The Fed will likely pull back to only one more hike this year if there is any hint that the economy is reacting badly to the March increase. But if the economy keeps growing as expected, then the FOMC expects three quarter-point increases in 2018 and three more in 2019, bringing the federal funds rate to 3%, the Fed’s preferred level. Yellen and her colleagues will also be on the lookout next year for any inflationary effects of President Trump’s proposed tax cuts and spending on the military and infrastructure, if those measures get through Congress.
We think the yield on the 10-year Treasury note will hit 3% by the end of 2017, up from 2.5% currently. While there is considerable uncertainty about how much inflation will pick up due to both higher energy prices and the ultimate economic impact of Trump’s spending policies, the trend in rates will be upward in the near term. If Trump gets the tax cuts and spending increases he wants, then rates might move up faster in anticipation of higher inflation.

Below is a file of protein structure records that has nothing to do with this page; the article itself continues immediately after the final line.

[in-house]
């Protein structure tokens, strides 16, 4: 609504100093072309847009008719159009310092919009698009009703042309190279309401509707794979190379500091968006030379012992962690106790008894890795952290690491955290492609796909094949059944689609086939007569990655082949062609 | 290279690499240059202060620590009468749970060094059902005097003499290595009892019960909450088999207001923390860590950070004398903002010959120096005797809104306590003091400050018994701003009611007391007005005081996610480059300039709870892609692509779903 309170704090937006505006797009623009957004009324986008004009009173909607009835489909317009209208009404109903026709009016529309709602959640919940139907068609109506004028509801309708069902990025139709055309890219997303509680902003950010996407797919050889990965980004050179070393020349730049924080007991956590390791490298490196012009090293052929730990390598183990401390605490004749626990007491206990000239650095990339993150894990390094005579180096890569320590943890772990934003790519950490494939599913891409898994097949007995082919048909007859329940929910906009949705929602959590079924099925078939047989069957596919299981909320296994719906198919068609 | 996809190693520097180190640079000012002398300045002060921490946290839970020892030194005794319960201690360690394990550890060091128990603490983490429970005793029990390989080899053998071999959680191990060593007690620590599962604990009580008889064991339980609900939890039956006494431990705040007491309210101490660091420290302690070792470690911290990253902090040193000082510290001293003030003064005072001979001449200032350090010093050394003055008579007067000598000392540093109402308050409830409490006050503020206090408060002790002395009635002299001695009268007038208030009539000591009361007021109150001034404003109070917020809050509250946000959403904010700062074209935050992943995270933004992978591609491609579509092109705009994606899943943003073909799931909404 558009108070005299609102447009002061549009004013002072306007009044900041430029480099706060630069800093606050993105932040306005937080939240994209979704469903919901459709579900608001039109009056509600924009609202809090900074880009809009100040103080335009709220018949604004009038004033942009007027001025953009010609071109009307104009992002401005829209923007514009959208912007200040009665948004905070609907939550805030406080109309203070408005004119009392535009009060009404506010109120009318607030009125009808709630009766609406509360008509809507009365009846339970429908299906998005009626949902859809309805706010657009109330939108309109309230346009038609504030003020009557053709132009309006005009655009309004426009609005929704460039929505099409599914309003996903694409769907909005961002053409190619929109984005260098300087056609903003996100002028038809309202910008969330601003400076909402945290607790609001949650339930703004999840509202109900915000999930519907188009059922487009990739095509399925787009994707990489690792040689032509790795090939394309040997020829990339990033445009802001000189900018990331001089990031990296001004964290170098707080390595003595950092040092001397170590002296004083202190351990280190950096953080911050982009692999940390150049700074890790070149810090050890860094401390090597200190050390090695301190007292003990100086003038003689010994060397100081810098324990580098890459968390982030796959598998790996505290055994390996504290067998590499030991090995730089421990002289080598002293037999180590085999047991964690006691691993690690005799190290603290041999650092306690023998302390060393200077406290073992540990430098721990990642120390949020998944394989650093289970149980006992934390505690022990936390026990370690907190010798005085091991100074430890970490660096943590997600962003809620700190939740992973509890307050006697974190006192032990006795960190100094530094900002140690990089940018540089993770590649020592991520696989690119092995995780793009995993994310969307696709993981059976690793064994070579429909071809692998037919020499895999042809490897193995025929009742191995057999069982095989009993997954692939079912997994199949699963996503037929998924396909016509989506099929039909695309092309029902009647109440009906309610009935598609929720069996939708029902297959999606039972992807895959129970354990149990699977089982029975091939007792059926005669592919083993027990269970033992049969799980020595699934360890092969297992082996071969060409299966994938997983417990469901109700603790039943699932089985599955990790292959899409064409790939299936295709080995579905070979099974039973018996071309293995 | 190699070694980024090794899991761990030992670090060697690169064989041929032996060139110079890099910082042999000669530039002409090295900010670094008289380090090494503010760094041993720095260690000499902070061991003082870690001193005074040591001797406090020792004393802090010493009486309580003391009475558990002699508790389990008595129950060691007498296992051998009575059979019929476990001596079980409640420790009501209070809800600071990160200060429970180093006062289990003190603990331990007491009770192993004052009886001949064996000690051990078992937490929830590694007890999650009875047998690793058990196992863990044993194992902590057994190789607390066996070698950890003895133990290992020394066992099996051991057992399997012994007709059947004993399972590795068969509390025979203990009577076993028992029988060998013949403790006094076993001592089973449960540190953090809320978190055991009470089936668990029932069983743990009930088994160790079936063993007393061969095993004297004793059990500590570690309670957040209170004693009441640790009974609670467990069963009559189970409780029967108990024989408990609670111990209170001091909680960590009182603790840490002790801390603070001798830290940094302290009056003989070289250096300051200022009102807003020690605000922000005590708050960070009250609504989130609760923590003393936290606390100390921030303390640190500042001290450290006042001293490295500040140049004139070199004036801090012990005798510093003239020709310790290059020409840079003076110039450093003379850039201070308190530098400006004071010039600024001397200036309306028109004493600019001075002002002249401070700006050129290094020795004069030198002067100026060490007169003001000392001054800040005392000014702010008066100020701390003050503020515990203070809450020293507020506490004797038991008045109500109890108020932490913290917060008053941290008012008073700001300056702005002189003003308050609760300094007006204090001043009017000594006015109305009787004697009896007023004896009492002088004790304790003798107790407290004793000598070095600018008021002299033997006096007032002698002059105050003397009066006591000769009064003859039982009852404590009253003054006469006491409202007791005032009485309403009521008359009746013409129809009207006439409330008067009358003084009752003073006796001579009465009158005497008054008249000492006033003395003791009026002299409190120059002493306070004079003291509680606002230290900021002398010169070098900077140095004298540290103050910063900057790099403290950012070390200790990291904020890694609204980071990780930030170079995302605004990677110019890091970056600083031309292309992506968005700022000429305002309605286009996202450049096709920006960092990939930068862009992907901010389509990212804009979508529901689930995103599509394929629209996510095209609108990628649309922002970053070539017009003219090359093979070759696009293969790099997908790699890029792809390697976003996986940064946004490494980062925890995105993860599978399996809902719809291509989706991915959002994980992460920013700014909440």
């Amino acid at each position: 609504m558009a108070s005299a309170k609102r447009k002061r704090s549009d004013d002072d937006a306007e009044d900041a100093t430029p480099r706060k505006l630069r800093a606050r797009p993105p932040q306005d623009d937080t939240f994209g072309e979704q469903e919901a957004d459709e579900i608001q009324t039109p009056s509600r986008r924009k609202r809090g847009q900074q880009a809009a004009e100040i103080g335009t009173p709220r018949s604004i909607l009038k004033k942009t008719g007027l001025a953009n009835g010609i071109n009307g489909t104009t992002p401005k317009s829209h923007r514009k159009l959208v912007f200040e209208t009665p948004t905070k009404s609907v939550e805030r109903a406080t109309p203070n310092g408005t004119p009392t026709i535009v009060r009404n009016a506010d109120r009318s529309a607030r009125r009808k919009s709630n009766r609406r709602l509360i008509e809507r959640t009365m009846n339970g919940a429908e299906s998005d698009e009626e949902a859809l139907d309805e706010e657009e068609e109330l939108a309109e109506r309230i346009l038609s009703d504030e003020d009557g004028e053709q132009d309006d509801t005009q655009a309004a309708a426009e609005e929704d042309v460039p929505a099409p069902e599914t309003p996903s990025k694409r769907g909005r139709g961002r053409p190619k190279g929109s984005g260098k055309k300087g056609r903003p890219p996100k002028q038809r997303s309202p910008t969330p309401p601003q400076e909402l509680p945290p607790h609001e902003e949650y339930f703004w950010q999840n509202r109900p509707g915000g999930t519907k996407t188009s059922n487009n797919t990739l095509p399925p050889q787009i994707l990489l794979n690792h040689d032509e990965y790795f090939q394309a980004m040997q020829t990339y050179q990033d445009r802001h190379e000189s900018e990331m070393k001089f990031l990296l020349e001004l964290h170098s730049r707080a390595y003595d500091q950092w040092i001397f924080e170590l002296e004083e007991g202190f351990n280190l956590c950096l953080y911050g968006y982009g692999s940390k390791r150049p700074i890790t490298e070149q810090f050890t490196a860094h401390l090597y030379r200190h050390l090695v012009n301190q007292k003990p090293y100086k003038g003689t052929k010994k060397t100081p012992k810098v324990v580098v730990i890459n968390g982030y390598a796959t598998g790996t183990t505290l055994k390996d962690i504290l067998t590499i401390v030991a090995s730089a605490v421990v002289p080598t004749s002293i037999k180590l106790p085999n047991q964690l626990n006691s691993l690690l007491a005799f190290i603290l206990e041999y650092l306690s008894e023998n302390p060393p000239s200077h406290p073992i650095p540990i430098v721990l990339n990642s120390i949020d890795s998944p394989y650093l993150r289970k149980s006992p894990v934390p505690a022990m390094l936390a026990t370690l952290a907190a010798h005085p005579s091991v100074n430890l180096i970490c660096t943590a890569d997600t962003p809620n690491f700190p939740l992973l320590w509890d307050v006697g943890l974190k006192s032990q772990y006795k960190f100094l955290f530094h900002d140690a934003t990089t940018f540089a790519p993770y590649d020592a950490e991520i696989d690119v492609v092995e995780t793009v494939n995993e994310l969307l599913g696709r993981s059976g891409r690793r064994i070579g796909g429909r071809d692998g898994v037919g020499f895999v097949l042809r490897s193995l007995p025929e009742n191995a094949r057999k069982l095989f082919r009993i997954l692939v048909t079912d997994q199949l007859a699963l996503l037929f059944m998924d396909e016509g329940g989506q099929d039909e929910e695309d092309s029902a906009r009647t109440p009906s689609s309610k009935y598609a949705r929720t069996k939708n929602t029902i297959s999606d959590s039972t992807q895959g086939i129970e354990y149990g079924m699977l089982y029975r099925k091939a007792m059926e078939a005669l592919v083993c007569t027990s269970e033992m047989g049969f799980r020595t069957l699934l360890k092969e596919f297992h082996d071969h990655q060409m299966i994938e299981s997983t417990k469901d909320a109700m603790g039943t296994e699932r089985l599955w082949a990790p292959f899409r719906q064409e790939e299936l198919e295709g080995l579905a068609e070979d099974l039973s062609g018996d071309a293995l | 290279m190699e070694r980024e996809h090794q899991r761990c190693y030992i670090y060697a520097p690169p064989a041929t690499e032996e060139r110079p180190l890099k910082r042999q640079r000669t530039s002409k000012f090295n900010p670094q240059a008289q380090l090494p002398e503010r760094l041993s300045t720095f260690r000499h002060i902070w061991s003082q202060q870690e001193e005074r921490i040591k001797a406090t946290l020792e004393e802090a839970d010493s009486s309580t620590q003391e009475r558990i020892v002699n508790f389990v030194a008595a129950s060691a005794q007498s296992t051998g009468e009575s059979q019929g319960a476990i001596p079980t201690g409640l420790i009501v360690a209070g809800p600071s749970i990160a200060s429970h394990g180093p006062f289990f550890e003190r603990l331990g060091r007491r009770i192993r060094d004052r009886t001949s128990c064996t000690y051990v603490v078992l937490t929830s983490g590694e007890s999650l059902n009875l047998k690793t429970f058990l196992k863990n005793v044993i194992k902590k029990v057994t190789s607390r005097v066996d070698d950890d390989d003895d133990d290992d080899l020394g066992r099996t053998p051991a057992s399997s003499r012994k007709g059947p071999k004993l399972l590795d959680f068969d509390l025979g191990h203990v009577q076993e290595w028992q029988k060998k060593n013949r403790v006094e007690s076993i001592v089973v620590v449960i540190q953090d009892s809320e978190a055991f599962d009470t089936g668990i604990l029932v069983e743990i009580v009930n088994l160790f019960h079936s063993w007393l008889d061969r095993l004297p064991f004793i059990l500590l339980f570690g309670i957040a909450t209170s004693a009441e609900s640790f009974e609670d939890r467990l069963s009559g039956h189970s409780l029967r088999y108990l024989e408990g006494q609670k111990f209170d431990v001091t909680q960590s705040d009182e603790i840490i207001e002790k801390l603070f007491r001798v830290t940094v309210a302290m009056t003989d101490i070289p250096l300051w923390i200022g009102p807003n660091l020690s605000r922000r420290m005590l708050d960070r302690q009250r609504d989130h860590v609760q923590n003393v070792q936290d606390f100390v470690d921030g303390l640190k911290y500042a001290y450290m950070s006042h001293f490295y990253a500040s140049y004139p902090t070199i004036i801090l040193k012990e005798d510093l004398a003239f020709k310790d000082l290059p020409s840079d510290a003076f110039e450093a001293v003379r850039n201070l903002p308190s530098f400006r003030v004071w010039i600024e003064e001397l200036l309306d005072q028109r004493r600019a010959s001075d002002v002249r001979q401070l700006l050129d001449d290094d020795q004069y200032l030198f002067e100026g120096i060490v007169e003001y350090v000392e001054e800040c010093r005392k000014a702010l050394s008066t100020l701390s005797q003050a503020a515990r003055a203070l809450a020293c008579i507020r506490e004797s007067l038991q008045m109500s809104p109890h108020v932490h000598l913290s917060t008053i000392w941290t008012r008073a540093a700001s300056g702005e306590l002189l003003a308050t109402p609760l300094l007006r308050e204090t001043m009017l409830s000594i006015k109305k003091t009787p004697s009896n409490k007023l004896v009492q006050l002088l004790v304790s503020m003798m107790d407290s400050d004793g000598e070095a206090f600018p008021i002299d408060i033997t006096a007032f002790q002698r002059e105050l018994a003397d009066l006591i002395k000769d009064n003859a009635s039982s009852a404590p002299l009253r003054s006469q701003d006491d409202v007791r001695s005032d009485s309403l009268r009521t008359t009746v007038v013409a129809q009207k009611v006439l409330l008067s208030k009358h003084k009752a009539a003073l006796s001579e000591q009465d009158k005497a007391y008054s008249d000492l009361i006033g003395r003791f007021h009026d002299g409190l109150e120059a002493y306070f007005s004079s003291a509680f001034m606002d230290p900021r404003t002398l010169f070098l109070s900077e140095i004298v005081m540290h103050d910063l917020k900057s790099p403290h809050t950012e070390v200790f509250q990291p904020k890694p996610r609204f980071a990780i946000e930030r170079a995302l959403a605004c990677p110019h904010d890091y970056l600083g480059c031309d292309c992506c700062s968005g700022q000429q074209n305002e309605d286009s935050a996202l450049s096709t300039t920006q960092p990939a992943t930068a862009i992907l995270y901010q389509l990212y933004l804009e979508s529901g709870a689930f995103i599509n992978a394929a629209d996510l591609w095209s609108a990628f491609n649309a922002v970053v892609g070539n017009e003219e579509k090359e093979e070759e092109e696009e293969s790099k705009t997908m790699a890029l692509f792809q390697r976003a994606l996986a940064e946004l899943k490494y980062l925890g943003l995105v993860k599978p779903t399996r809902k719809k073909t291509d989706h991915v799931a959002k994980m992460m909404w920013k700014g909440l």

Look for the Fed to keep replacing maturing securities in its $4.5-trillion portfolio for the foreseeable future. But eventually, it will need to end the practice. Since 41% of the Fed’s portfolio is in mortgage-backed securities, that could cause a bump up in mortgage rates when the course is reversed.
By the end of 2017, expect the average 30-year fixed mortgage rate to rise to 4.6%, with 15-year fixed mortgage rates at 3.8%.